Increased Angiotensin II–Induced Hypertension and Inflammatory Cytokines in Mice Lacking Angiotensin-Converting Enzyme N Domain Activity
Angiotensin-converting enzyme (ACE) is composed of the N- and C-terminal catalytic domains. To study the role of the ACE domains in the inflammatory response, N-knockout (KO) and C-KO mice, models lacking 1 of the 2 ACE domains, were analyzed during angiotensin II–induced hypertension. At 2 weeks, N-KO mice have systolic blood pressures that averaged 173±4.6 mm Hg, which is more than 25 mm Hg higher than the blood pressures observed in wild-type or C-KO mice (146±3.2 and 147±4.2 mm Hg). After 3 weeks, blood pressure differences between N-KO, C-KO, and wild-type were even more pronounced. Macrophages from N-KO mice have increased expression of tumor necrosis factor α after stimulation with either lipopolysaccharide (about 4-fold) or angiotensin II (about 2-fold), as compared with C-KO or wild-type mice. Inhibition of the enzyme prolyl oligopeptidase, responsible for the formation of acetyl-SerAspLysPro and other peptides, eliminated the blood pressure difference and the difference in tumor necrosis factor α expression between angiotensin II–treated N-KO and wild-type mice. However, this appears independent of acetyl-SerAspLysPro. These data establish significant differences in the inflammatory response as a function of ACE N- or C-domain catalytic activity. They also indicate a novel role of prolyl oligopeptidase in the cytokine regulation and in the blood pressure response to experimental hypertension.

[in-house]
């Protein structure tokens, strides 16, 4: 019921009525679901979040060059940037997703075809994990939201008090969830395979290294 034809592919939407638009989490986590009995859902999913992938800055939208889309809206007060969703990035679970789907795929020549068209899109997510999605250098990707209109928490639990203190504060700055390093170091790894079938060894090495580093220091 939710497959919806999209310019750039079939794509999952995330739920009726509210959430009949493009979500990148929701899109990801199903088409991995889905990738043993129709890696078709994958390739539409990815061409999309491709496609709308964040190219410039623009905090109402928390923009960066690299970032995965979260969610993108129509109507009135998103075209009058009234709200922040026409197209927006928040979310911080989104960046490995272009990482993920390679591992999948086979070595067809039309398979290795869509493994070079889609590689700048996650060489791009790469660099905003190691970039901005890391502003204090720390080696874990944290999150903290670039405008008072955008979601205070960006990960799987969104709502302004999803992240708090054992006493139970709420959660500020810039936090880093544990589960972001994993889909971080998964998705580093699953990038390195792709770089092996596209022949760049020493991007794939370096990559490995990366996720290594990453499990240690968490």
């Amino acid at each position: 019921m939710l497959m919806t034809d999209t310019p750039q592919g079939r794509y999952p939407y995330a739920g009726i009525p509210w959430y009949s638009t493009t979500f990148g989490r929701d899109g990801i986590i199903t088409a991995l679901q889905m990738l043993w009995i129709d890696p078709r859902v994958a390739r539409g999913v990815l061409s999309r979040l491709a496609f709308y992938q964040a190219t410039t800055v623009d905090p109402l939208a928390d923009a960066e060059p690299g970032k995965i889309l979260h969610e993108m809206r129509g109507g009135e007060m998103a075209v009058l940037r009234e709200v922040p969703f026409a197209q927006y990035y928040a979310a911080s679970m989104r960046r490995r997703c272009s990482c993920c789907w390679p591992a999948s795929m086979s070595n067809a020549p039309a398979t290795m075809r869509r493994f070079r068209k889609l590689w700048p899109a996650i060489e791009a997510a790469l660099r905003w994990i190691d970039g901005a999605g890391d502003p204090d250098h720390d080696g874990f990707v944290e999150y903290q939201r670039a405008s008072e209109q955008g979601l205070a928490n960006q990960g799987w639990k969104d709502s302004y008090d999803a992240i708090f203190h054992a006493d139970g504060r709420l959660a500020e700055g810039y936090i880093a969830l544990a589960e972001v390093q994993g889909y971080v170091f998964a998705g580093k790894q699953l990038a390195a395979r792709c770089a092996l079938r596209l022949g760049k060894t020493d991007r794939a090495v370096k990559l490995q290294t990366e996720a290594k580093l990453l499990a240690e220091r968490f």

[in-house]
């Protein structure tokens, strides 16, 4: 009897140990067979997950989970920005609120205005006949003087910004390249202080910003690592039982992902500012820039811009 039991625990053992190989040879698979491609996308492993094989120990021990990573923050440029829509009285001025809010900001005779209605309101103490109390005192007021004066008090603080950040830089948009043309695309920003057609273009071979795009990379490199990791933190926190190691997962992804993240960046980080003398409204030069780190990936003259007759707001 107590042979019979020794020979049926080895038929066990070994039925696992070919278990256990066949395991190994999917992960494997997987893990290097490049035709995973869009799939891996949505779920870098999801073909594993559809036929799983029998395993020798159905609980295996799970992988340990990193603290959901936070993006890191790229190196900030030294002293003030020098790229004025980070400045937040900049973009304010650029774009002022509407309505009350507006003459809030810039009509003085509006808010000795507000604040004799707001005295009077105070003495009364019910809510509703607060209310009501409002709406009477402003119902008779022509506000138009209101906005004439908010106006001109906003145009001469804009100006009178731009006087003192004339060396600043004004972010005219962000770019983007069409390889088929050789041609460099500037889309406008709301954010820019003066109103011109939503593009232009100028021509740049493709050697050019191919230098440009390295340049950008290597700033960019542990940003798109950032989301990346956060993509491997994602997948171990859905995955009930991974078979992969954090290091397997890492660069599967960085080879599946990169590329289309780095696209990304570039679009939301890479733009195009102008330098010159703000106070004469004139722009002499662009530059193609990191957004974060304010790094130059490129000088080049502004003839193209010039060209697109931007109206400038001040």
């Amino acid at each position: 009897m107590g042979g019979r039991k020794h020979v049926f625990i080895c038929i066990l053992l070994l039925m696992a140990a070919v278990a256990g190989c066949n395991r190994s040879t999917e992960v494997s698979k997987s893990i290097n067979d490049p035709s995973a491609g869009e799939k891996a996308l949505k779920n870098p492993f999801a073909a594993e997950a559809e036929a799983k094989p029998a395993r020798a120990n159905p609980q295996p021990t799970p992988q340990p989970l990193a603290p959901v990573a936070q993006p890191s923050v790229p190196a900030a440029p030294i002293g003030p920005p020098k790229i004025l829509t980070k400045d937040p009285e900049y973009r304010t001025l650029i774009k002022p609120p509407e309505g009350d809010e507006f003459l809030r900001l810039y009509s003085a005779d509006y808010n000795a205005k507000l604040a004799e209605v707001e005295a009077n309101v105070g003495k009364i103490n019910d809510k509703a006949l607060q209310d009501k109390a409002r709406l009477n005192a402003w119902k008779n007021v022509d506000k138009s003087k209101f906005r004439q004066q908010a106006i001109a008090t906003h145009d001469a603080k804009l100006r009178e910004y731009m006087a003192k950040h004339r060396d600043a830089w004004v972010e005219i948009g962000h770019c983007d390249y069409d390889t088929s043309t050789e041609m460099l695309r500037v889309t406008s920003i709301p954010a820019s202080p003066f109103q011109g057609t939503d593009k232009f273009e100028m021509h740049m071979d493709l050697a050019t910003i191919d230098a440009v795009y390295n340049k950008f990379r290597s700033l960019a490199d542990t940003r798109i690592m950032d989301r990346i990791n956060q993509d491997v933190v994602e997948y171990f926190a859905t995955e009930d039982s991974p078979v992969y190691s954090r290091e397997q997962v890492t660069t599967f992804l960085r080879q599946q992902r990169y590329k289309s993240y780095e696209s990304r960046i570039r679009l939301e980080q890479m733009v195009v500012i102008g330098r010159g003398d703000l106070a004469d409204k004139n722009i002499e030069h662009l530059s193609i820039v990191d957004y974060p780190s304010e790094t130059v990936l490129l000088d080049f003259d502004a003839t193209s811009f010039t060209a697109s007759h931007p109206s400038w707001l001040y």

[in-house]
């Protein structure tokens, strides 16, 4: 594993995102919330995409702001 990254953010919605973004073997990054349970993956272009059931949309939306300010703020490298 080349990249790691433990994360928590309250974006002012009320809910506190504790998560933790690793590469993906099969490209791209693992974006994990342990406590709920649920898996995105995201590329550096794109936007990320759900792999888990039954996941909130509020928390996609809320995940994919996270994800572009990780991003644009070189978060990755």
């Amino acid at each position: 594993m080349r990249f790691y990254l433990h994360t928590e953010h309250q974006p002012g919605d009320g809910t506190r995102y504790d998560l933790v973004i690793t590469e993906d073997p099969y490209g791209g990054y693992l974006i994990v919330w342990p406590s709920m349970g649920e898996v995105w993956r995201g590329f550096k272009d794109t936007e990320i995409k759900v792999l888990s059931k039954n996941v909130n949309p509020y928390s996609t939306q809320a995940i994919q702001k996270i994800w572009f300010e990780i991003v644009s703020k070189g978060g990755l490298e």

- Received August 11, 2011.
- Revision received September 4, 2011.
- Accepted December 2, 2011.
- © 2011 American Heart Association, Inc.